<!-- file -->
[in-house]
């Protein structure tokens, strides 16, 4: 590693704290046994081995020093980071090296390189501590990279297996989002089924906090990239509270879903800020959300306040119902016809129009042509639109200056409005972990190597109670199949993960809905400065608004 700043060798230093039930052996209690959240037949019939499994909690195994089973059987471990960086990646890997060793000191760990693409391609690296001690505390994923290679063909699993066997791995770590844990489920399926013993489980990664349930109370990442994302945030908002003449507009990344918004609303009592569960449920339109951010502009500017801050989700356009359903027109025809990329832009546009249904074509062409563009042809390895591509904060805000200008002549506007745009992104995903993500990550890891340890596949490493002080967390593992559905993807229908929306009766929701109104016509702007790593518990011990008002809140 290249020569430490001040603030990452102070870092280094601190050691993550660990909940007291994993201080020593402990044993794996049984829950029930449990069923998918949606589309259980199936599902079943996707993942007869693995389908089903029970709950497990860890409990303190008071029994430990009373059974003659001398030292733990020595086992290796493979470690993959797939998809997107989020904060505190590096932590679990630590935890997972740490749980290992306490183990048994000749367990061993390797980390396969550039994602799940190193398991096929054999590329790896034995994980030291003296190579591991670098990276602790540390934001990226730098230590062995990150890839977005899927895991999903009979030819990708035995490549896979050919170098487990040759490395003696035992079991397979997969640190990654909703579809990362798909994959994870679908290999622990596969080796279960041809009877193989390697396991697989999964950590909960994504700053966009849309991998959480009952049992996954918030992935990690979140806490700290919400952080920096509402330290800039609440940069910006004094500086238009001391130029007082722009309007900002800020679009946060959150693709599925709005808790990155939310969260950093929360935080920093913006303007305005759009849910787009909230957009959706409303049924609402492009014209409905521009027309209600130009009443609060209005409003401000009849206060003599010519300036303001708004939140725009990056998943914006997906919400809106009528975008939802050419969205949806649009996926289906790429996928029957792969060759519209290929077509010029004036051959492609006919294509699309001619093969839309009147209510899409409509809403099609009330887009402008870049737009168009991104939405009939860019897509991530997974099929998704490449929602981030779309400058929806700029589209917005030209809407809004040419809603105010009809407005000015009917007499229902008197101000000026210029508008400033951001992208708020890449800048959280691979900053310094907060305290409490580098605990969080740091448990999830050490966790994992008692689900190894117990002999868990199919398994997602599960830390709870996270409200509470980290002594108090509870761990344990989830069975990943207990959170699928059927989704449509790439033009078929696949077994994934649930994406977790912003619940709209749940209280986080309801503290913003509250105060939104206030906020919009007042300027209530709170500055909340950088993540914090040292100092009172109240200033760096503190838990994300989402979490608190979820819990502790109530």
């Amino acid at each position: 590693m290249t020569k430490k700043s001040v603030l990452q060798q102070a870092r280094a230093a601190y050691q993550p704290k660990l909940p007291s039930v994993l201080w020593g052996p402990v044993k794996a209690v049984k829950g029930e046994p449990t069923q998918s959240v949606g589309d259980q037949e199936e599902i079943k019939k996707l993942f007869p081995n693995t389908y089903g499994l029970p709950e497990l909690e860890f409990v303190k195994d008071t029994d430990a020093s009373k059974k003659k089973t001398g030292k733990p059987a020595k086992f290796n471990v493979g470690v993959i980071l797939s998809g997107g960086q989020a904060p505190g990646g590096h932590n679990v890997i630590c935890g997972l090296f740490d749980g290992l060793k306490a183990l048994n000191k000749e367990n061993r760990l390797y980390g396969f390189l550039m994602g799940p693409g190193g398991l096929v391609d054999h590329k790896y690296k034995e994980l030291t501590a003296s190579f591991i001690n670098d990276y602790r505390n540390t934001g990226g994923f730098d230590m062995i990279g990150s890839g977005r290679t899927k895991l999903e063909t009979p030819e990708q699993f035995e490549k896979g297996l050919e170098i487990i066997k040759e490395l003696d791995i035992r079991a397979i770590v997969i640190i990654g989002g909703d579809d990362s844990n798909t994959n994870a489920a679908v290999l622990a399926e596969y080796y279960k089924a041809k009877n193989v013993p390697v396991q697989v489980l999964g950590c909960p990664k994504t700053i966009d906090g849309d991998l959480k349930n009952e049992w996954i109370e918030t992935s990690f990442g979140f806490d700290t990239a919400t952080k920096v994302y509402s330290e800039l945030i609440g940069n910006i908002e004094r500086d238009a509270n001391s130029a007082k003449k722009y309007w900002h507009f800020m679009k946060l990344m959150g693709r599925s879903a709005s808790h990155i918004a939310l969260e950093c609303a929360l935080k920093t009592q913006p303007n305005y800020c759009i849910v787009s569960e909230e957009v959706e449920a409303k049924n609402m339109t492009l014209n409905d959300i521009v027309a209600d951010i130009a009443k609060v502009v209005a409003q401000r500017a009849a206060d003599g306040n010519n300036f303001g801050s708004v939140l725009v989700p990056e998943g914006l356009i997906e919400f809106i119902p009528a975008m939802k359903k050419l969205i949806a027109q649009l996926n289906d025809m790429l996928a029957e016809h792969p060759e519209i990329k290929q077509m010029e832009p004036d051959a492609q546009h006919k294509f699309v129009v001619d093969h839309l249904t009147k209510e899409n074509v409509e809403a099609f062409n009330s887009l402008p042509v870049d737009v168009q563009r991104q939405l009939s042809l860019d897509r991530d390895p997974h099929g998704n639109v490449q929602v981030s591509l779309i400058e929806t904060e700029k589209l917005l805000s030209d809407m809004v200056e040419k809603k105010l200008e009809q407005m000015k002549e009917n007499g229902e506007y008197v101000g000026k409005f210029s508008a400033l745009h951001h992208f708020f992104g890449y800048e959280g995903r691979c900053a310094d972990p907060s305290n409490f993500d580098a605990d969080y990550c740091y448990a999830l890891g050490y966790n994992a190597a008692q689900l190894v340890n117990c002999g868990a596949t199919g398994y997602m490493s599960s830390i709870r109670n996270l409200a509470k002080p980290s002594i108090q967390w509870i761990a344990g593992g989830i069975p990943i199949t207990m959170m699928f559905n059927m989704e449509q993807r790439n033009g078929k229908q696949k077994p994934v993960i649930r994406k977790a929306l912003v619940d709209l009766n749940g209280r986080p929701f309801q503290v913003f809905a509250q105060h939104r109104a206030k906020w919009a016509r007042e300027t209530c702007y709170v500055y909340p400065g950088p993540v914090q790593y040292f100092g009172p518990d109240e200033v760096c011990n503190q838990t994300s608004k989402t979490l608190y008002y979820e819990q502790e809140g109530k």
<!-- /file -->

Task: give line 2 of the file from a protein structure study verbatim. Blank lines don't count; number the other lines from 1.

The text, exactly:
């Protein structure tokens, strides 16, 4: 590693704290046994081995020093980071090296390189501590990279297996989002089924906090990239509270879903800020959300306040119902016809129009042509639109200056409005972990190597109670199949993960809905400065608004 700043060798230093039930052996209690959240037949019939499994909690195994089973059987471990960086990646890997060793000191760990693409391609690296001690505390994923290679063909699993066997791995770590844990489920399926013993489980990664349930109370990442994302945030908002003449507009990344918004609303009592569960449920339109951010502009500017801050989700356009359903027109025809990329832009546009249904074509062409563009042809390895591509904060805000200008002549506007745009992104995903993500990550890891340890596949490493002080967390593992559905993807229908929306009766929701109104016509702007790593518990011990008002809140 290249020569430490001040603030990452102070870092280094601190050691993550660990909940007291994993201080020593402990044993794996049984829950029930449990069923998918949606589309259980199936599902079943996707993942007869693995389908089903029970709950497990860890409990303190008071029994430990009373059974003659001398030292733990020595086992290796493979470690993959797939998809997107989020904060505190590096932590679990630590935890997972740490749980290992306490183990048994000749367990061993390797980390396969550039994602799940190193398991096929054999590329790896034995994980030291003296190579591991670098990276602790540390934001990226730098230590062995990150890839977005899927895991999903009979030819990708035995490549896979050919170098487990040759490395003696035992079991397979997969640190990654909703579809990362798909994959994870679908290999622990596969080796279960041809009877193989390697396991697989999964950590909960994504700053966009849309991998959480009952049992996954918030992935990690979140806490700290919400952080920096509402330290800039609440940069910006004094500086238009001391130029007082722009309007900002800020679009946060959150693709599925709005808790990155939310969260950093929360935080920093913006303007305005759009849910787009909230957009959706409303049924609402492009014209409905521009027309209600130009009443609060209005409003401000009849206060003599010519300036303001708004939140725009990056998943914006997906919400809106009528975008939802050419969205949806649009996926289906790429996928029957792969060759519209290929077509010029004036051959492609006919294509699309001619093969839309009147209510899409409509809403099609009330887009402008870049737009168009991104939405009939860019897509991530997974099929998704490449929602981030779309400058929806700029589209917005030209809407809004040419809603105010009809407005000015009917007499229902008197101000000026210029508008400033951001992208708020890449800048959280691979900053310094907060305290409490580098605990969080740091448990999830050490966790994992008692689900190894117990002999868990199919398994997602599960830390709870996270409200509470980290002594108090509870761990344990989830069975990943207990959170699928059927989704449509790439033009078929696949077994994934649930994406977790912003619940709209749940209280986080309801503290913003509250105060939104206030906020919009007042300027209530709170500055909340950088993540914090040292100092009172109240200033760096503190838990994300989402979490608190979820819990502790109530």